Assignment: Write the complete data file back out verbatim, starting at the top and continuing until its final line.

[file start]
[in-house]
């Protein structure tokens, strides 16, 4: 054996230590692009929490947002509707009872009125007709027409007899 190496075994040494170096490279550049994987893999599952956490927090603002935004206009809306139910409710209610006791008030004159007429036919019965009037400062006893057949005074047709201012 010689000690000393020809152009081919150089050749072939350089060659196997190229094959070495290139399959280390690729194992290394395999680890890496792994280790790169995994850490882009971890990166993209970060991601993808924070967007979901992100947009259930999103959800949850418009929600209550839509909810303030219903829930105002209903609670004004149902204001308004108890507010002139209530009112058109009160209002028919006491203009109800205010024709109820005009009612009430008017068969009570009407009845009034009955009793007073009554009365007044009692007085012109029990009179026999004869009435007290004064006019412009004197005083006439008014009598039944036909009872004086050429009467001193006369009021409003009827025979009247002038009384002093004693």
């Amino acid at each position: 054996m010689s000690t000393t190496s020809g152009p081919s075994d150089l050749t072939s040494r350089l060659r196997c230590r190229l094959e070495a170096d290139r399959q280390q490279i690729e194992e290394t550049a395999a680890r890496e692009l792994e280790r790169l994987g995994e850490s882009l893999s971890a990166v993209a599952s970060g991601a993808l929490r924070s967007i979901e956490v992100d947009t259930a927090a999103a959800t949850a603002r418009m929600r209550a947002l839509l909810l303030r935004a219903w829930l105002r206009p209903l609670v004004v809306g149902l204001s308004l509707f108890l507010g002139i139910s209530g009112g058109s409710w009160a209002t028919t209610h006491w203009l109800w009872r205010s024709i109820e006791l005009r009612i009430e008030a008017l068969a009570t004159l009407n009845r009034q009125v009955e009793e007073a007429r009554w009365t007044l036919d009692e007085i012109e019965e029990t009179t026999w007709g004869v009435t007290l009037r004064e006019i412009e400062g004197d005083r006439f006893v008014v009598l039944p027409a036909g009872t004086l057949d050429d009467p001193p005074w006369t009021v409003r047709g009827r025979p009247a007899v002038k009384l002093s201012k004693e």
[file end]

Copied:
[in-house]
């Protein structure tokens, strides 16, 4: 054996230590692009929490947002509707009872009125007709027409007899 190496075994040494170096490279550049994987893999599952956490927090603002935004206009809306139910409710209610006791008030004159007429036919019965009037400062006893057949005074047709201012 010689000690000393020809152009081919150089050749072939350089060659196997190229094959070495290139399959280390690729194992290394395999680890890496792994280790790169995994850490882009971890990166993209970060991601993808924070967007979901992100947009259930999103959800949850418009929600209550839509909810303030219903829930105002209903609670004004149902204001308004108890507010002139209530009112058109009160209002028919006491203009109800205010024709109820005009009612009430008017068969009570009407009845009034009955009793007073009554009365007044009692007085012109029990009179026999004869009435007290004064006019412009004197005083006439008014009598039944036909009872004086050429009467001193006369009021409003009827025979009247002038009384002093004693």
């Amino acid at each position: 054996m010689s000690t000393t190496s020809g152009p081919s075994d150089l050749t072939s040494r350089l060659r196997c230590r190229l094959e070495a170096d290139r399959q280390q490279i690729e194992e290394t550049a395999a680890r890496e692009l792994e280790r790169l994987g995994e850490s882009l893999s971890a990166v993209a599952s970060g991601a993808l929490r924070s967007i979901e956490v992100d947009t259930a927090a999103a959800t949850a603002r418009m929600r209550a947002l839509l909810l303030r935004a219903w829930l105002r206009p209903l609670v004004v809306g149902l204001s308004l509707f108890l507010g002139i139910s209530g009112g058109s409710w009160a209002t028919t209610h006491w203009l109800w009872r205010s024709i109820e006791l005009r009612i009430e008030a008017l068969a009570t004159l009407n009845r009034q009125v009955e009793e007073a007429r009554w009365t007044l036919d009692e007085i012109e019965e029990t009179t026999w007709g004869v009435t007290l009037r004064e006019i412009e400062g004197d005083r006439f006893v008014v009598l039944p027409a036909g009872t004086l057949d050429d009467p001193p005074w006369t009021v409003r047709g009827r025979p009247a007899v002038k009384l002093s201012k004693e």